The terms “LED” and “LED device” as used herein may refer to any solid-state light emitter. The terms “solid-state light emitter” or “solid-state emitter” may include a light emitting diode, laser diode, organic light emitting diode, and/or other semiconductor device which includes one or more semiconductor layers, which may include silicon, silicon carbide, gallium nitride and/or other semiconductor materials, a substrate which may include sapphire, silicon, silicon carbide and/or other microelectronic substrates, and one or more contact layers which may include metal and/or other conductive materials. A solid-state lighting device produces light (ultraviolet, visible, or infrared) by exciting electrons across the band gap between a conduction band and a valence band of a semiconductor active (light-emitting) layer, with the electron transition generating light at a wavelength that depends on the band gap. Thus, the color (wavelength) of the light emitted by a solid-state emitter depends on the materials of the active layers thereof. In various embodiments, solid-state light emitters may have peak wavelengths in the visible range and/or be used in combination with lumiphoric materials having peak wavelengths in the visible range. Multiple solid-state light emitters and/or multiple lumiphoric materials (i.e., in combination with at least one solid-state light emitter) may be used in a single device, such as to produce light perceived as white or near-white in character. In certain embodiments, the aggregated output of multiple solid-state light emitters and/or lumiphoric materials may generate warm white light output having a color temperature range of from about 2700 K to about 4000 K.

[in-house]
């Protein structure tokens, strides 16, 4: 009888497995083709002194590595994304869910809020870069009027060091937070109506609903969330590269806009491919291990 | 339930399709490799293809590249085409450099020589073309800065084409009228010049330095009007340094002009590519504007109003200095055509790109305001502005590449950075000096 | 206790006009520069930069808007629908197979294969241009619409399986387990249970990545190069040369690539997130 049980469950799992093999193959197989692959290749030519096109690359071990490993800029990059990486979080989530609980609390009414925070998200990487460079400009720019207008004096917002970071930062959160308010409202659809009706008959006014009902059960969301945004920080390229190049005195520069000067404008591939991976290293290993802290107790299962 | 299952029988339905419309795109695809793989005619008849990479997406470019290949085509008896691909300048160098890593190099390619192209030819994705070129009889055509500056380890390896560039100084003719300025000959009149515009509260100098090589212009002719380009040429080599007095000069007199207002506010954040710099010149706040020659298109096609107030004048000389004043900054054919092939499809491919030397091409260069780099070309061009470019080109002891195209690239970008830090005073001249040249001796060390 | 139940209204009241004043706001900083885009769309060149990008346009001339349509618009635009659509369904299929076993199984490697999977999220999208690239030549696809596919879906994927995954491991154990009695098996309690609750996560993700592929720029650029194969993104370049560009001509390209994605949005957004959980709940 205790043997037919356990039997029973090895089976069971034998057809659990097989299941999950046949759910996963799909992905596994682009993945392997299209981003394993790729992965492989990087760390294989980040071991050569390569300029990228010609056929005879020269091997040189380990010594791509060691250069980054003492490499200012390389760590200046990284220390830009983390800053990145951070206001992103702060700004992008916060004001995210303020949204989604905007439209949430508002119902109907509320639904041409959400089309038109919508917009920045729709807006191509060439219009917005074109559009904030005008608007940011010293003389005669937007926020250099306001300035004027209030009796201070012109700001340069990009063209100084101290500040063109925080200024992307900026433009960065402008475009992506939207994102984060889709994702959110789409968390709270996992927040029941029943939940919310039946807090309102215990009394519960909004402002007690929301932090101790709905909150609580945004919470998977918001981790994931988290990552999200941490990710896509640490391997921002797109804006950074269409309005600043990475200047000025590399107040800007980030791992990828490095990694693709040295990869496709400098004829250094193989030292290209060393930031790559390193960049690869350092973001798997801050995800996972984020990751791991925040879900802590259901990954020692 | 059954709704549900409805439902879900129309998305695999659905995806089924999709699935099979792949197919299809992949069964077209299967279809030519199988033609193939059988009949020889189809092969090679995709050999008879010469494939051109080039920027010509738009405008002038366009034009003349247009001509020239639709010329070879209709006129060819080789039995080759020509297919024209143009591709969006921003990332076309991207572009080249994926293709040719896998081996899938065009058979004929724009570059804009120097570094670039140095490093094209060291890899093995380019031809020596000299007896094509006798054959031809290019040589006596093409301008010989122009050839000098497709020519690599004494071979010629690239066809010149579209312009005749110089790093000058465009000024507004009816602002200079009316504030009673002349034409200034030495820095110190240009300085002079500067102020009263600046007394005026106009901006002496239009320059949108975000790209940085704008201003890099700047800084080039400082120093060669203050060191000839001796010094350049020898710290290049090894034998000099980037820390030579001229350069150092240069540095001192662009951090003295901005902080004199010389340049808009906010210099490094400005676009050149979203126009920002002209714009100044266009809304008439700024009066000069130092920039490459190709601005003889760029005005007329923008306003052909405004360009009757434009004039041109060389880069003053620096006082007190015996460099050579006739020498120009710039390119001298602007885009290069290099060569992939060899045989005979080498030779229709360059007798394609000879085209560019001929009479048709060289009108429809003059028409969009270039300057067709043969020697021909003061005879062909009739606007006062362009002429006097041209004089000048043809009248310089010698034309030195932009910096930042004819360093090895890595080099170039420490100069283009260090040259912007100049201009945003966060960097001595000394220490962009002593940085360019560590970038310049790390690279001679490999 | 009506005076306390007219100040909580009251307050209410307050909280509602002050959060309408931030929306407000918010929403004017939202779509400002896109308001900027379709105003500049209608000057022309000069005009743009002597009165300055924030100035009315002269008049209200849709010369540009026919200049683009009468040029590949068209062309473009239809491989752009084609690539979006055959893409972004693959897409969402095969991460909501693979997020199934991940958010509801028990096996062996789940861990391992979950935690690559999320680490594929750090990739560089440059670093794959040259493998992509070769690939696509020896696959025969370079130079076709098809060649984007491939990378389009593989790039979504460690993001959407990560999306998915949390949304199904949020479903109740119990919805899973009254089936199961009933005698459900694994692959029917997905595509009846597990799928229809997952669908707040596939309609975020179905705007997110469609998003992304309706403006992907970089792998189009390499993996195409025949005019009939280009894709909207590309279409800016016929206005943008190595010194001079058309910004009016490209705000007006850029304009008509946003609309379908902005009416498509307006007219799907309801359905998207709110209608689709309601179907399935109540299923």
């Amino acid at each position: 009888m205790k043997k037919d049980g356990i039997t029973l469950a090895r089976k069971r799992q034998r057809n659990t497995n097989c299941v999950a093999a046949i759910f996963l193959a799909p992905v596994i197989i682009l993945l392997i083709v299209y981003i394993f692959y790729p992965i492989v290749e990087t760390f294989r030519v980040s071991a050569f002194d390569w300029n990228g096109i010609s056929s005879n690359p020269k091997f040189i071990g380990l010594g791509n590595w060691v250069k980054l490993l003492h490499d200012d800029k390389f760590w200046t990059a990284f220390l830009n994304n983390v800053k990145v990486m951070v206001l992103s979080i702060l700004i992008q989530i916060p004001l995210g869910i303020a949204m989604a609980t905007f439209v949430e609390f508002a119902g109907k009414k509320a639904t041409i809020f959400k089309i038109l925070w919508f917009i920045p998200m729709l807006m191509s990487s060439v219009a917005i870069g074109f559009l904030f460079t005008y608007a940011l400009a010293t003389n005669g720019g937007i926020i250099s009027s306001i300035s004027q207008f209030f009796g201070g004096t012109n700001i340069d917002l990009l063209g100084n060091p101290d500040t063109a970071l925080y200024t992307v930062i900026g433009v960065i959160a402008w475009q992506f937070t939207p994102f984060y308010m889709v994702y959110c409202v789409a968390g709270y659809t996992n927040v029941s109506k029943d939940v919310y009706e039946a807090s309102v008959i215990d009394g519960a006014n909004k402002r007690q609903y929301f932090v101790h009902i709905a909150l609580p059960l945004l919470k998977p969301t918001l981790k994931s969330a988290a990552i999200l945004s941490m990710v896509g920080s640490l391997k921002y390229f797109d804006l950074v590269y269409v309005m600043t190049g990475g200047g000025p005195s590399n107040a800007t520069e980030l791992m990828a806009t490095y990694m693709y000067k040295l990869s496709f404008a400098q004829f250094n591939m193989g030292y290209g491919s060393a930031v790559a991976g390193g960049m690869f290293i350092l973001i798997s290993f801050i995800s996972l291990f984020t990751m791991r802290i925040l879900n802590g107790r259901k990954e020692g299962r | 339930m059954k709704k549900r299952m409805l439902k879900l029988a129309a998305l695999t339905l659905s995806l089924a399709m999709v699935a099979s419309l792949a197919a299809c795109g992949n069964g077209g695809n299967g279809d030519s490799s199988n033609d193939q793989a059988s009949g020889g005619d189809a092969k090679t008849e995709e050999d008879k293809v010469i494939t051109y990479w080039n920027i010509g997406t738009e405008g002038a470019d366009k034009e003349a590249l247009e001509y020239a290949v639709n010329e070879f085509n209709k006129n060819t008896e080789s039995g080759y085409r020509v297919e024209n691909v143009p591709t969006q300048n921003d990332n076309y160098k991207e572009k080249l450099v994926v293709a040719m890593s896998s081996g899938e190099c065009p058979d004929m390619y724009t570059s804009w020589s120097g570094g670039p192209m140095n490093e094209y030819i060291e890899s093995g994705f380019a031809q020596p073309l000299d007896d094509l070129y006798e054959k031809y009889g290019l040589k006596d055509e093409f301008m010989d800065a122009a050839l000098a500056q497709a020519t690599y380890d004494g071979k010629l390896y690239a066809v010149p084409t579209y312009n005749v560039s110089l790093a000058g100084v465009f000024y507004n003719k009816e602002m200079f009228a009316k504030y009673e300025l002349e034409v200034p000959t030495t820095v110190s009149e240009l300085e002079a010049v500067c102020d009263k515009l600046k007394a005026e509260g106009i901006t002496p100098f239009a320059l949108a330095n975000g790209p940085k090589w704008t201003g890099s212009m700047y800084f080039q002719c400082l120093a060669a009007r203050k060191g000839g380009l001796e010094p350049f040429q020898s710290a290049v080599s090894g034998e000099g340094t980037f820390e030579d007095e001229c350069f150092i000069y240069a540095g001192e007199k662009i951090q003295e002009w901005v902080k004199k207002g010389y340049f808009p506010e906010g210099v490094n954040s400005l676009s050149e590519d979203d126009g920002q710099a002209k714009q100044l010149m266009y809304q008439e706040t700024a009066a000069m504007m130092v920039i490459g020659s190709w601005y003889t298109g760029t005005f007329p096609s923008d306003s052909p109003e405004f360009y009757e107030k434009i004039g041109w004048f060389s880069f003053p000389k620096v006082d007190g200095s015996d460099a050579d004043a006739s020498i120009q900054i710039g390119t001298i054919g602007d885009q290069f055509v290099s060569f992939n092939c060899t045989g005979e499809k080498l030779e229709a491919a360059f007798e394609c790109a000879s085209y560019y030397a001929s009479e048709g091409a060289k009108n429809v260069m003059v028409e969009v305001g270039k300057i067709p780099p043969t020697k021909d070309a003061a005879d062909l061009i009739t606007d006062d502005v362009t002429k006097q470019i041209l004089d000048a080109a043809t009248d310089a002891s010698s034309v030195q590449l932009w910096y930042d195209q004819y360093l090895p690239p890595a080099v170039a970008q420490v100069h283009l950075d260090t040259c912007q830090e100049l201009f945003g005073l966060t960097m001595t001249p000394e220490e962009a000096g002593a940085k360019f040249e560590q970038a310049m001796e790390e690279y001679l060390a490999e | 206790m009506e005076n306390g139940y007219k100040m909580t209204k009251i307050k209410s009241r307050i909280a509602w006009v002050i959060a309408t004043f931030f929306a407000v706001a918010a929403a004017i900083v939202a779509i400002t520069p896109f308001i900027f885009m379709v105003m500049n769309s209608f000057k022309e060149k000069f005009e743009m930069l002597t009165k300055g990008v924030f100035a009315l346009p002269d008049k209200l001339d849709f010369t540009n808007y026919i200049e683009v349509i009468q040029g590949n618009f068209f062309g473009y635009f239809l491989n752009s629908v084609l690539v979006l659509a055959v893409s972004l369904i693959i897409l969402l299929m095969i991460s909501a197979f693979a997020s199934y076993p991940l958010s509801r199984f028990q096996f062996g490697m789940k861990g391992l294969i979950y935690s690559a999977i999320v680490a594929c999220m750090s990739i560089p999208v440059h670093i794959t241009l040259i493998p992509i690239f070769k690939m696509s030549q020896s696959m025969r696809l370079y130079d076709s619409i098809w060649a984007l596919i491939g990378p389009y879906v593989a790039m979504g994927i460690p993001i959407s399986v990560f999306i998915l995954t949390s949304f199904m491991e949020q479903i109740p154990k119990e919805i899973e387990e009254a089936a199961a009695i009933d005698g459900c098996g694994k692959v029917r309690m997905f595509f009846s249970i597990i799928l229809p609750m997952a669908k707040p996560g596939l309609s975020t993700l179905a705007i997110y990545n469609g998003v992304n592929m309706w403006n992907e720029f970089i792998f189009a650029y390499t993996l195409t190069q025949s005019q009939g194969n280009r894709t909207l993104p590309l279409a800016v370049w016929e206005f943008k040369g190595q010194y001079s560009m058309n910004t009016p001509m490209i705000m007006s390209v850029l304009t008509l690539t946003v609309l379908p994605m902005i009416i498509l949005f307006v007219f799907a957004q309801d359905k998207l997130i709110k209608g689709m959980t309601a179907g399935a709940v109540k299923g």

Solid-state light emitters may be used individually or in combination with one or more lumiphoric materials (e.g., phosphors, scintillators, lumiphoric inks) and/or optical elements to generate light at a peak wavelength, or of at least one desired perceived color (including combinations of colors that may be perceived as white). Inclusion of lumiphoric (also called ‘luminescent’) materials in lighting devices as described herein may be accomplished by direct coating on solid-state light emitter, adding such materials to encapsulants, adding such materials to lenses, by embedding or dispersing such materials within lumiphor support elements, and/or coating such materials on lumiphor support elements. Other materials, such as light scattering elements (e.g., particles) and/or index matching materials may be associated with a lumiphor, a lumiphor binding medium, or a lumiphor support element that may be spatially segregated from a solid-state emitter.